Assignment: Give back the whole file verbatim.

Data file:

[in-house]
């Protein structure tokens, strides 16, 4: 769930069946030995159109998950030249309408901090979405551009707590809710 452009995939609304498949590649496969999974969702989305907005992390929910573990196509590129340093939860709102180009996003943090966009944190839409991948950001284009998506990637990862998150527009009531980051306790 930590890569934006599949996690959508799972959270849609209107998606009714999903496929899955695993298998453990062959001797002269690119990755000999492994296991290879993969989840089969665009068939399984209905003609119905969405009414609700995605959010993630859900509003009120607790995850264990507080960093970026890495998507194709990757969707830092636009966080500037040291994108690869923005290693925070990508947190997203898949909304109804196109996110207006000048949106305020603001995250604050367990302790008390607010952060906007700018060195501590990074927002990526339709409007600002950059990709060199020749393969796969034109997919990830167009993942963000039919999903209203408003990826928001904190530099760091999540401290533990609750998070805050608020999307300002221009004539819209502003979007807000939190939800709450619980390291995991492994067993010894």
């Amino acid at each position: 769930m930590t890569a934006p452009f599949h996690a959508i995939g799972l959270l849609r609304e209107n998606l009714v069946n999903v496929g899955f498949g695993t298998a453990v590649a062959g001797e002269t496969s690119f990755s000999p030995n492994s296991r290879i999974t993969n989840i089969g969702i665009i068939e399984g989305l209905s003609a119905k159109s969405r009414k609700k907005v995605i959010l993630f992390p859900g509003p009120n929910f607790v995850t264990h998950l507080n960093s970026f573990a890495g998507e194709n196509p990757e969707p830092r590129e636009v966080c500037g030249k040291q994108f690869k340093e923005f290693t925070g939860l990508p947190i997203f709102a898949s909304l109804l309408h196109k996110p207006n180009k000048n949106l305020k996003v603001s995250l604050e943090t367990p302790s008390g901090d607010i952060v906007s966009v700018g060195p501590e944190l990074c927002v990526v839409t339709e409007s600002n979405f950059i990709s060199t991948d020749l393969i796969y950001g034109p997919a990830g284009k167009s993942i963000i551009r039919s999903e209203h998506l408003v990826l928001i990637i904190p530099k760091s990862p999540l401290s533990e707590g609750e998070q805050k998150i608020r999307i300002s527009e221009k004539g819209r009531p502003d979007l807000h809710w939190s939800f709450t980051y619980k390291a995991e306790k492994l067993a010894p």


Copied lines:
[in-house]
């Protein structure tokens, strides 16, 4: 769930069946030995159109998950030249309408901090979405551009707590809710 452009995939609304498949590649496969999974969702989305907005992390929910573990196509590129340093939860709102180009996003943090966009944190839409991948950001284009998506990637990862998150527009009531980051306790 930590890569934006599949996690959508799972959270849609209107998606009714999903496929899955695993298998453990062959001797002269690119990755000999492994296991290879993969989840089969665009068939399984209905003609119905969405009414609700995605959010993630859900509003009120607790995850264990507080960093970026890495998507194709990757969707830092636009966080500037040291994108690869923005290693925070990508947190997203898949909304109804196109996110207006000048949106305020603001995250604050367990302790008390607010952060906007700018060195501590990074927002990526339709409007600002950059990709060199020749393969796969034109997919990830167009993942963000039919999903209203408003990826928001904190530099760091999540401290533990609750998070805050608020999307300002221009004539819209502003979007807000939190939800709450619980390291995991492994067993010894």
């Amino acid at each position: 769930m930590t890569a934006p452009f599949h996690a959508i995939g799972l959270l849609r609304e209107n998606l009714v069946n999903v496929g899955f498949g695993t298998a453990v590649a062959g001797e002269t496969s690119f990755s000999p030995n492994s296991r290879i999974t993969n989840i089969g969702i665009i068939e399984g989305l209905s003609a119905k159109s969405r009414k609700k907005v995605i959010l993630f992390p859900g509003p009120n929910f607790v995850t264990h998950l507080n960093s970026f573990a890495g998507e194709n196509p990757e969707p830092r590129e636009v966080c500037g030249k040291q994108f690869k340093e923005f290693t925070g939860l990508p947190i997203f709102a898949s909304l109804l309408h196109k996110p207006n180009k000048n949106l305020k996003v603001s995250l604050e943090t367990p302790s008390g901090d607010i952060v906007s966009v700018g060195p501590e944190l990074c927002v990526v839409t339709e409007s600002n979405f950059i990709s060199t991948d020749l393969i796969y950001g034109p997919a990830g284009k167009s993942i963000i551009r039919s999903e209203h998506l408003v990826l928001i990637i904190p530099k760091s990862p999540l401290s533990e707590g609750e998070q805050k998150i608020r999307i300002s527009e221009k004539g819209r009531p502003d979007l807000h809710w939190s939800f709450t980051y619980k390291a995991e306790k492994l067993a010894p």